David Kopaska-Merkel’s book of humorous noir fiction based on nursery rhymes, Nursery Rhyme Noir 978-09821068-3-9, is sold at the Genre Mall. Other new books include The zSimian Transcript (Cyberwizard Productions) and Brushfires (Sams Dot Publishing).

There are two stairwells at either end of the hallway outside your new apartment. You take the one in front for the first week. The weekend comes, and you want to explore the back yard, so you take the steps in back.

Two flights. Four. Six, and you should be on the ground floor, but there’s no exit, just more stairs leading down. Did you miscount? Or is there a basement exit? But no, only more flights of stairs weaving back, then forth, lit by the same weak fluorescent tubes at each landing.

Down you go, envisioning some egress into a rumrunner’s cave, maintenance tunnels, or a disused subway station. Just as it is getting – you think – ridiculous, you reach the bottom. There are no more stairs leading down, there’s a door.

It leads to the street, as if you’d walked out the front door. Not thinking, you let the door close behind you. There’s a finality to its click.

It’s gray. Like the day is overcast, or there’s more smog in the air. But the sun is up there, only weaker. When you open the door again, there’s the front lobby, not the stairwell you left.

Days go by, and it never gets brighter. Everything is subdued, colors washed out, animals sluggish, people less animated. As the days go by you feel it too, this creeping lethargy.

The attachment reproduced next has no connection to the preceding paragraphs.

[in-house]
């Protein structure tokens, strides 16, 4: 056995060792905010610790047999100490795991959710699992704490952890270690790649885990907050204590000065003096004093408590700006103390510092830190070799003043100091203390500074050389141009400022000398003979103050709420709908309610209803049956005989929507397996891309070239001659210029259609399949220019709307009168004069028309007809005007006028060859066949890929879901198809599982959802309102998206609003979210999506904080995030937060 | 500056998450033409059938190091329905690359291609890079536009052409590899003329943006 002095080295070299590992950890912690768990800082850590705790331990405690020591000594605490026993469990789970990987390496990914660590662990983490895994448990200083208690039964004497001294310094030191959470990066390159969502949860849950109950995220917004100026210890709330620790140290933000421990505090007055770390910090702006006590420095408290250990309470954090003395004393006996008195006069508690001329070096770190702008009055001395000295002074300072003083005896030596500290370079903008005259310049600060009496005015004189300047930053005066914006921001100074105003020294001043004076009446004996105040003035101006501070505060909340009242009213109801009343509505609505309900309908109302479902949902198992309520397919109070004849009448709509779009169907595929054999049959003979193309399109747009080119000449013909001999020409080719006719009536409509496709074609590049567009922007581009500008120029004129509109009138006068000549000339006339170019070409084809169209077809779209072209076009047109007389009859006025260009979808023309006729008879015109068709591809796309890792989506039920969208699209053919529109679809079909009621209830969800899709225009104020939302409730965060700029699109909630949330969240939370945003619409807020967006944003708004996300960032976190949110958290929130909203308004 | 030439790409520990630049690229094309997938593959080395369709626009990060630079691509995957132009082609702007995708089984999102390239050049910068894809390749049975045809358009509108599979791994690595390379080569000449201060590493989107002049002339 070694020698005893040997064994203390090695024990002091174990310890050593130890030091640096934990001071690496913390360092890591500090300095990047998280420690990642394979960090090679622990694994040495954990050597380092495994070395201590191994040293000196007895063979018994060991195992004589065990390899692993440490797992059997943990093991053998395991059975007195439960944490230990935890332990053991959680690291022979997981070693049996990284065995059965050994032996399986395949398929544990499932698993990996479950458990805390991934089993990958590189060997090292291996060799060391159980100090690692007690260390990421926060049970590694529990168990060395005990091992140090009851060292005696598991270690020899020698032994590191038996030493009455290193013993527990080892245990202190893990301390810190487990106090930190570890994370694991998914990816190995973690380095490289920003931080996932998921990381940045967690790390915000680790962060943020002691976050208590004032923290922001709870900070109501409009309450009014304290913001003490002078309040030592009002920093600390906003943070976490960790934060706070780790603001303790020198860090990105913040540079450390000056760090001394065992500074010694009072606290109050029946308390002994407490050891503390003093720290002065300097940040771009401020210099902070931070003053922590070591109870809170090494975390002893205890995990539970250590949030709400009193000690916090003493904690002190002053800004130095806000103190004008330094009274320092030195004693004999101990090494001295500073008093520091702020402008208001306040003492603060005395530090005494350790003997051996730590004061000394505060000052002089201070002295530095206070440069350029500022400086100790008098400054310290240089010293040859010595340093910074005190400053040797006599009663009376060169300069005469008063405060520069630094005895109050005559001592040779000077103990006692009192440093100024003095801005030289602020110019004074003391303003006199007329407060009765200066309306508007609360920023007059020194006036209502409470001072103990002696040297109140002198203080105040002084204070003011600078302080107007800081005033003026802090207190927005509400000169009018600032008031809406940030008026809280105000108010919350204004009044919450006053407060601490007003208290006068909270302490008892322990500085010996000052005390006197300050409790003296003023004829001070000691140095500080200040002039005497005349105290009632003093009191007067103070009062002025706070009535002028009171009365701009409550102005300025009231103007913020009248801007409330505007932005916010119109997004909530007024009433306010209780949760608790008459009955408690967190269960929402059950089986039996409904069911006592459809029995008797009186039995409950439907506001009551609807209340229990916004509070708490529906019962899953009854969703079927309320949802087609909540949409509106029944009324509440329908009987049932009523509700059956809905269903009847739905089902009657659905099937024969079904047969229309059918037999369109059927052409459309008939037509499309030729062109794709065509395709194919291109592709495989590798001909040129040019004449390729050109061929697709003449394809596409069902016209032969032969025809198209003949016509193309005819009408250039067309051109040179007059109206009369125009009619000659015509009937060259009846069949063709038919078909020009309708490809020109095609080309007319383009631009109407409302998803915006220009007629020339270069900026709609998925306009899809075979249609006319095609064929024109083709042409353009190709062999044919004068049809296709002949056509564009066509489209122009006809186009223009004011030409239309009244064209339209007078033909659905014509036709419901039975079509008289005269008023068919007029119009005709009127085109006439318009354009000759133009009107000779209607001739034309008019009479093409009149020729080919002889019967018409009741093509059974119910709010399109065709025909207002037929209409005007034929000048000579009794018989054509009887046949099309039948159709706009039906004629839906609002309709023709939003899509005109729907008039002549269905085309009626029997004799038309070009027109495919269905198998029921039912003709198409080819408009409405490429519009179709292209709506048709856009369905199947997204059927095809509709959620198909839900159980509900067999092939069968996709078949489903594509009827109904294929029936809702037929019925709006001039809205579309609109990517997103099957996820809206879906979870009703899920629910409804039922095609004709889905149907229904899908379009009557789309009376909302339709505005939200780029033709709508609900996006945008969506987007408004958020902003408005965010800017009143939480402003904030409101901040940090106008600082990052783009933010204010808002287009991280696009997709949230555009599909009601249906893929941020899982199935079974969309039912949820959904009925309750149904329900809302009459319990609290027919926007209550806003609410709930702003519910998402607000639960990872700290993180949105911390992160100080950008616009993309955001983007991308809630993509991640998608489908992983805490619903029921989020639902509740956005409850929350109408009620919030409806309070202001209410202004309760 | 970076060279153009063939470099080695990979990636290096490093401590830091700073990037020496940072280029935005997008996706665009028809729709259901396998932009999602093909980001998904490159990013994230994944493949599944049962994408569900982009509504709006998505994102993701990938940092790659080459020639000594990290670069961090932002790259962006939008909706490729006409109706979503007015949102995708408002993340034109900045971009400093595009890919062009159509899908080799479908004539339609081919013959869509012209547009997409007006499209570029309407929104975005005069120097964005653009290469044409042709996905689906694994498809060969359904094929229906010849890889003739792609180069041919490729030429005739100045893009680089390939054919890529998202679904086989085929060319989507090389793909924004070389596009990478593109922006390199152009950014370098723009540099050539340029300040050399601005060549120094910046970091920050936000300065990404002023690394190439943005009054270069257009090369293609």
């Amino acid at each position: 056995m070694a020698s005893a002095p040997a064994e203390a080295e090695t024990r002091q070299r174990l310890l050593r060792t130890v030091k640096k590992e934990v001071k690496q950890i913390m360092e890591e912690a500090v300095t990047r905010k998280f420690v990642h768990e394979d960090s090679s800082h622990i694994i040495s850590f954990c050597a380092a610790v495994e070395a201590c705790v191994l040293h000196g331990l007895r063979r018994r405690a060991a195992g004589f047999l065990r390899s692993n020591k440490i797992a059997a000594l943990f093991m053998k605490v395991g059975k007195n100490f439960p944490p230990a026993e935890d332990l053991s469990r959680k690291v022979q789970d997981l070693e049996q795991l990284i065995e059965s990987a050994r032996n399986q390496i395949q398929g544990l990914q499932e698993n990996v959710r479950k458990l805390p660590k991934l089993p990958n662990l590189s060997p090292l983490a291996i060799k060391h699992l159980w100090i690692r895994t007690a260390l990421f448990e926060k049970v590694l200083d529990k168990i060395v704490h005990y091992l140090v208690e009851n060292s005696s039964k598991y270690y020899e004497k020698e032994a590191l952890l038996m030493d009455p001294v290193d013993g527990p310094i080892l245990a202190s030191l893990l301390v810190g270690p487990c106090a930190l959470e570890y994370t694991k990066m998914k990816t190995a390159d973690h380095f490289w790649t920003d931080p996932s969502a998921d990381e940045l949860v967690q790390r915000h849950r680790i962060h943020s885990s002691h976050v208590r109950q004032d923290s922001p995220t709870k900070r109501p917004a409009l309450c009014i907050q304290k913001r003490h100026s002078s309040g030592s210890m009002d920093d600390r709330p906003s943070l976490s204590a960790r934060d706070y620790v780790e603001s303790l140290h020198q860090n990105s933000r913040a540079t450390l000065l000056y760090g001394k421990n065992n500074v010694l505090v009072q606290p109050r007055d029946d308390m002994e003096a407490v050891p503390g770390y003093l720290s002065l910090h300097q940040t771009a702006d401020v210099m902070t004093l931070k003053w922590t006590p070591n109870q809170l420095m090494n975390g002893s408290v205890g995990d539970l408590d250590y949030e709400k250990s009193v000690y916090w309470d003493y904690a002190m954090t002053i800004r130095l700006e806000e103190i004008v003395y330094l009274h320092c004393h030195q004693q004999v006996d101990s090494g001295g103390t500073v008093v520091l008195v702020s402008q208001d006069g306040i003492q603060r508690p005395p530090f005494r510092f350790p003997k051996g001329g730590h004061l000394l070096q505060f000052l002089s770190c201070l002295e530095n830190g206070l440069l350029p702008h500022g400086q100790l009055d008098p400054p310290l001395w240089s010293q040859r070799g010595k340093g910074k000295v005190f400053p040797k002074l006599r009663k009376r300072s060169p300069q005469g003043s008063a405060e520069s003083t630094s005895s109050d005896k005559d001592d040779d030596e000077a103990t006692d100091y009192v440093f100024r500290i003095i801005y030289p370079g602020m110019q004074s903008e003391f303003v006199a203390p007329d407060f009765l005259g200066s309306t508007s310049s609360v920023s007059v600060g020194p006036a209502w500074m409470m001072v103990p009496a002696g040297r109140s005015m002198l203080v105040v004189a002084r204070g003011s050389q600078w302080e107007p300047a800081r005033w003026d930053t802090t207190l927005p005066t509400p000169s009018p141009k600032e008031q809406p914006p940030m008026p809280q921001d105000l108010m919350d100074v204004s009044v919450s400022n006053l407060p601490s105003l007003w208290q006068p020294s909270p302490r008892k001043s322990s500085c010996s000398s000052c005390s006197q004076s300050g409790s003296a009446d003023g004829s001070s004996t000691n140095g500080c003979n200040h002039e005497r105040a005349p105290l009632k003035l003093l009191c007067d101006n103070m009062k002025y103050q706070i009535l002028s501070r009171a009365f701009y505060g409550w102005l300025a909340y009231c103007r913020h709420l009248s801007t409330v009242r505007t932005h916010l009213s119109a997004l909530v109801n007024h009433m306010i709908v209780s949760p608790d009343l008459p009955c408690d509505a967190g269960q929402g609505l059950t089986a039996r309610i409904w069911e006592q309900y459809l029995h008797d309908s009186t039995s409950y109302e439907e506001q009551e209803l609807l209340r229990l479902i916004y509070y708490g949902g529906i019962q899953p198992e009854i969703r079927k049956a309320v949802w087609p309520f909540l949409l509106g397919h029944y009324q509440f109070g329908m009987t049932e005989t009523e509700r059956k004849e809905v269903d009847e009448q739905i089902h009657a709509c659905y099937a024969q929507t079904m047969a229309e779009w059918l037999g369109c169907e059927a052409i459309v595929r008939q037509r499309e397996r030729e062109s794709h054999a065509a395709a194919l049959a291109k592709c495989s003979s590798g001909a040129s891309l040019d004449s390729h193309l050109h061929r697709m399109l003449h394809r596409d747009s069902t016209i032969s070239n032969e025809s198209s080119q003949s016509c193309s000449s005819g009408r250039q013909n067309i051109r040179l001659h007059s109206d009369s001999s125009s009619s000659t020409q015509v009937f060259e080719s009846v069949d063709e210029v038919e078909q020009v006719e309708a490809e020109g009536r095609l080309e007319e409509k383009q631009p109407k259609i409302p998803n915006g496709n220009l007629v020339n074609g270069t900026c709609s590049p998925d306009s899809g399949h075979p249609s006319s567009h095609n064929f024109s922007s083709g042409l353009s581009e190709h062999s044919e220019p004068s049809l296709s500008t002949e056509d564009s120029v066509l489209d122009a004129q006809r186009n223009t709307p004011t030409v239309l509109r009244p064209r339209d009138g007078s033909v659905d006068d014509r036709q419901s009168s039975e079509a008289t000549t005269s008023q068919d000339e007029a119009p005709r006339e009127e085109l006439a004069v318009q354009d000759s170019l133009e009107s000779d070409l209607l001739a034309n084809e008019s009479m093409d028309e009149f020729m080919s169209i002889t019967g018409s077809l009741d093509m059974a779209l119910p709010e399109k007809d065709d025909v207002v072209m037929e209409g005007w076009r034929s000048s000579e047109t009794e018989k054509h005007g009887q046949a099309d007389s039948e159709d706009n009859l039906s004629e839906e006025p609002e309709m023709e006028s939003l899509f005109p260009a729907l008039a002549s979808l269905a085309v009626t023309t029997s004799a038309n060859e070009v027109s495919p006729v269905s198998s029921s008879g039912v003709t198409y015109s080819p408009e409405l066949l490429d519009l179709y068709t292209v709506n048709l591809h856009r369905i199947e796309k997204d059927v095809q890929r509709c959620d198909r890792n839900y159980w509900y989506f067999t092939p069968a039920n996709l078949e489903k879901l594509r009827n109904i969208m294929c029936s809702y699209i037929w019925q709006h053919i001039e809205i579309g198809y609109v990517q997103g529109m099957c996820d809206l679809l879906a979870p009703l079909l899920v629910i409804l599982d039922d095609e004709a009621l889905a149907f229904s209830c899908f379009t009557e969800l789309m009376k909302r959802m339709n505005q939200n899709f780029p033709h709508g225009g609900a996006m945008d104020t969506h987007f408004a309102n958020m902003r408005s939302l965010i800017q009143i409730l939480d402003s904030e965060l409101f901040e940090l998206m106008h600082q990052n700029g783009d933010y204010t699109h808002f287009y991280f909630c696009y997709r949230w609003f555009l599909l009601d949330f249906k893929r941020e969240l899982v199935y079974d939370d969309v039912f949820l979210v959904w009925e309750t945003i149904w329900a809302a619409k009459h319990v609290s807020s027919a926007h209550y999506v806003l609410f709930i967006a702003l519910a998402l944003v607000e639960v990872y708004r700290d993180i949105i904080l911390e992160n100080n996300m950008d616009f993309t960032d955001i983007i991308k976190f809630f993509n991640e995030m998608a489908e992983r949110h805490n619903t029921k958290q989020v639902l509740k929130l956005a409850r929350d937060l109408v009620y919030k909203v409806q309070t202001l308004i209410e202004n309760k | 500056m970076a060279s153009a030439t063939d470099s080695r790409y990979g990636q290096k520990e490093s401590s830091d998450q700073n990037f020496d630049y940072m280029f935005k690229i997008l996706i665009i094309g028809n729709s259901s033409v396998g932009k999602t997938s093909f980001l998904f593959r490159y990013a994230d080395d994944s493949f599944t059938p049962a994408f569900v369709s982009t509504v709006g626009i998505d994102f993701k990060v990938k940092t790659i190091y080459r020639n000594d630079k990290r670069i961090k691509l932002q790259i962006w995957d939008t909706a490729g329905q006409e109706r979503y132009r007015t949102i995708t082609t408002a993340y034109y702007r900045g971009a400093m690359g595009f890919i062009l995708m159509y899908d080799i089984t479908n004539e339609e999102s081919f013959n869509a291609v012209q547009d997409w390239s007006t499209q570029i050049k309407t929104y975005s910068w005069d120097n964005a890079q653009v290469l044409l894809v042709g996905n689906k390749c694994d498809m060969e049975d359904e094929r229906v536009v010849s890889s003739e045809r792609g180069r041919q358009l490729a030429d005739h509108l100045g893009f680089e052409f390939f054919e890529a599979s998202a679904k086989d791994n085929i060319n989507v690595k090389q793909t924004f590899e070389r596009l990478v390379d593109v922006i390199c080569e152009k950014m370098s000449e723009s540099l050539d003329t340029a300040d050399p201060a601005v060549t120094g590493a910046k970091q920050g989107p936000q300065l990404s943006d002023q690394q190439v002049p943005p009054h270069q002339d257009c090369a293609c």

You’ve been living in what looks like your old apartment; there is no other ‘you’ in this world, if it even is a different world. You avoid the back stair.

Until you don’t.

The day comes when you feel that a change, any change, is better than the eternal gray surrounding you. You plod down the hall, open the door, and gaze down the stairs. They seem to go on forever, and it sure looks dark down there.

You take one step, then another, wishing this were the kind of world where stairs could lead upwards.

Nothing, then the slow accretion of atoms pulling together, describing form, mind, body, bones, muscles, sinew, organs, and connecting tissue, as the transition recalls Vahid’s original pattern, reassembles him in this strange place. His new skin tingles, intensely sensitive, nerves afire with renewal. He flexes various muscles, and notices that he only has two arms; a mistake by the transition team, or a deliberate act so that he more fully fits in with this altuniv? Regardless, he will have to get used to the handicap.

As his vision coalesces, he sees concrete flooring, wooden pallets, yellow construction equipment, and endless metal racks full of cardboard boxes, dimly lit from high above by standby lights. Nighttime, in a closed warehouse. He’s made it.

He moves quietly to the far end of the warehouse, to the assigned drop location. The canvas messenger bag contains the clothes, sandals, tablet comp, and mobile phone planted by Vahid’s handler, as well as bottled water, a pair of energy bars, and three hundred local dollars in various multicolored notes.

Ravenous from the transition, he tears the foil from the energy bars, gobbles down the food, gulps water to wash it down. The clothing is snug, but fits well enough. He thumbs on the tablet and gets the safehouse address and a digital map with directions from the warehouse to the safehouse, only a few blocks away.

Vahid stows the tablet back in the shoulder bag, finds the warehouse exit (unlocked), and emerges into a sultry tropical evening, the air full of Southeast Asian food odors: curries and ginger and exotic fruit. He proceeds only as far as the end of the dusty lane before being spotted by a thuggish youth on a motobike chatting up a made-up young woman the same age. Upon seeing Vahid, he raises two arms, two arms on one side, and shouts, “Freeeeeak!”